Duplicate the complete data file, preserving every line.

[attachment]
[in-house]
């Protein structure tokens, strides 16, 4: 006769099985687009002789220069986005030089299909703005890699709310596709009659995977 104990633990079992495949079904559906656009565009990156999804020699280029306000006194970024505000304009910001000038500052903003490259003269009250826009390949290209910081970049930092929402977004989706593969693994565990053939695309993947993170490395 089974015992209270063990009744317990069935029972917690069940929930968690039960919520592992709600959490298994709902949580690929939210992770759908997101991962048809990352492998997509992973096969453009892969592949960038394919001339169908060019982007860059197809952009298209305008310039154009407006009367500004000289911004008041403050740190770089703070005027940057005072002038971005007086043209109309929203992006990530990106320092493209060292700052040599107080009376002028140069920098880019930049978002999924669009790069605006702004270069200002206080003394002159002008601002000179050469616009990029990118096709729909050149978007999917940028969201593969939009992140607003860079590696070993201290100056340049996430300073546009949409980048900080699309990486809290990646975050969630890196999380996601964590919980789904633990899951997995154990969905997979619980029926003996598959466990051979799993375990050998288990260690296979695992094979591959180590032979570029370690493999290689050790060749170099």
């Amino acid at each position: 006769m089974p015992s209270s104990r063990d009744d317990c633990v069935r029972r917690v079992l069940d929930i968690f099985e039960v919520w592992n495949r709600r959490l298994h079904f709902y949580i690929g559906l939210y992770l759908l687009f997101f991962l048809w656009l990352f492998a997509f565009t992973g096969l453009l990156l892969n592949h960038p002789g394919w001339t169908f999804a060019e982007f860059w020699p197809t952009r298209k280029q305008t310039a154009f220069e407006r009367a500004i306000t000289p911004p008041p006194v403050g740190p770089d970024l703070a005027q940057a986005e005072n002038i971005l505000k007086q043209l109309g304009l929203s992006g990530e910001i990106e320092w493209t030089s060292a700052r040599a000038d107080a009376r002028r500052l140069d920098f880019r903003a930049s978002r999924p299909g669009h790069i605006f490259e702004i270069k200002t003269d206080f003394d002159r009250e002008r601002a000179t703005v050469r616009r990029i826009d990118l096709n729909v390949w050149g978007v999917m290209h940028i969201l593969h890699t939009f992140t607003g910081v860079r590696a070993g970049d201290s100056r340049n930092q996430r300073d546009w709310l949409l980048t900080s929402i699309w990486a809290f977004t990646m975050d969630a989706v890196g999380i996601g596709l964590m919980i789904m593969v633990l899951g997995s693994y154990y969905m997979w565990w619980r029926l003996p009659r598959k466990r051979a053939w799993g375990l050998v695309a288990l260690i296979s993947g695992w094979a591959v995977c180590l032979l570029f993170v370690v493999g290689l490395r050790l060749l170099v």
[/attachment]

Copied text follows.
[in-house]
């Protein structure tokens, strides 16, 4: 006769099985687009002789220069986005030089299909703005890699709310596709009659995977 104990633990079992495949079904559906656009565009990156999804020699280029306000006194970024505000304009910001000038500052903003490259003269009250826009390949290209910081970049930092929402977004989706593969693994565990053939695309993947993170490395 089974015992209270063990009744317990069935029972917690069940929930968690039960919520592992709600959490298994709902949580690929939210992770759908997101991962048809990352492998997509992973096969453009892969592949960038394919001339169908060019982007860059197809952009298209305008310039154009407006009367500004000289911004008041403050740190770089703070005027940057005072002038971005007086043209109309929203992006990530990106320092493209060292700052040599107080009376002028140069920098880019930049978002999924669009790069605006702004270069200002206080003394002159002008601002000179050469616009990029990118096709729909050149978007999917940028969201593969939009992140607003860079590696070993201290100056340049996430300073546009949409980048900080699309990486809290990646975050969630890196999380996601964590919980789904633990899951997995154990969905997979619980029926003996598959466990051979799993375990050998288990260690296979695992094979591959180590032979570029370690493999290689050790060749170099």
């Amino acid at each position: 006769m089974p015992s209270s104990r063990d009744d317990c633990v069935r029972r917690v079992l069940d929930i968690f099985e039960v919520w592992n495949r709600r959490l298994h079904f709902y949580i690929g559906l939210y992770l759908l687009f997101f991962l048809w656009l990352f492998a997509f565009t992973g096969l453009l990156l892969n592949h960038p002789g394919w001339t169908f999804a060019e982007f860059w020699p197809t952009r298209k280029q305008t310039a154009f220069e407006r009367a500004i306000t000289p911004p008041p006194v403050g740190p770089d970024l703070a005027q940057a986005e005072n002038i971005l505000k007086q043209l109309g304009l929203s992006g990530e910001i990106e320092w493209t030089s060292a700052r040599a000038d107080a009376r002028r500052l140069d920098f880019r903003a930049s978002r999924p299909g669009h790069i605006f490259e702004i270069k200002t003269d206080f003394d002159r009250e002008r601002a000179t703005v050469r616009r990029i826009d990118l096709n729909v390949w050149g978007v999917m290209h940028i969201l593969h890699t939009f992140t607003g910081v860079r590696a070993g970049d201290s100056r340049n930092q996430r300073d546009w709310l949409l980048t900080s929402i699309w990486a809290f977004t990646m975050d969630a989706v890196g999380i996601g596709l964590m919980i789904m593969v633990l899951g997995s693994y154990y969905m997979w565990w619980r029926l003996p009659r598959k466990r051979a053939w799993g375990l050998v695309a288990l260690i296979s993947g695992w094979a591959v995977c180590l032979l570029f993170v370690v493999g290689l490395r050790l060749l170099v």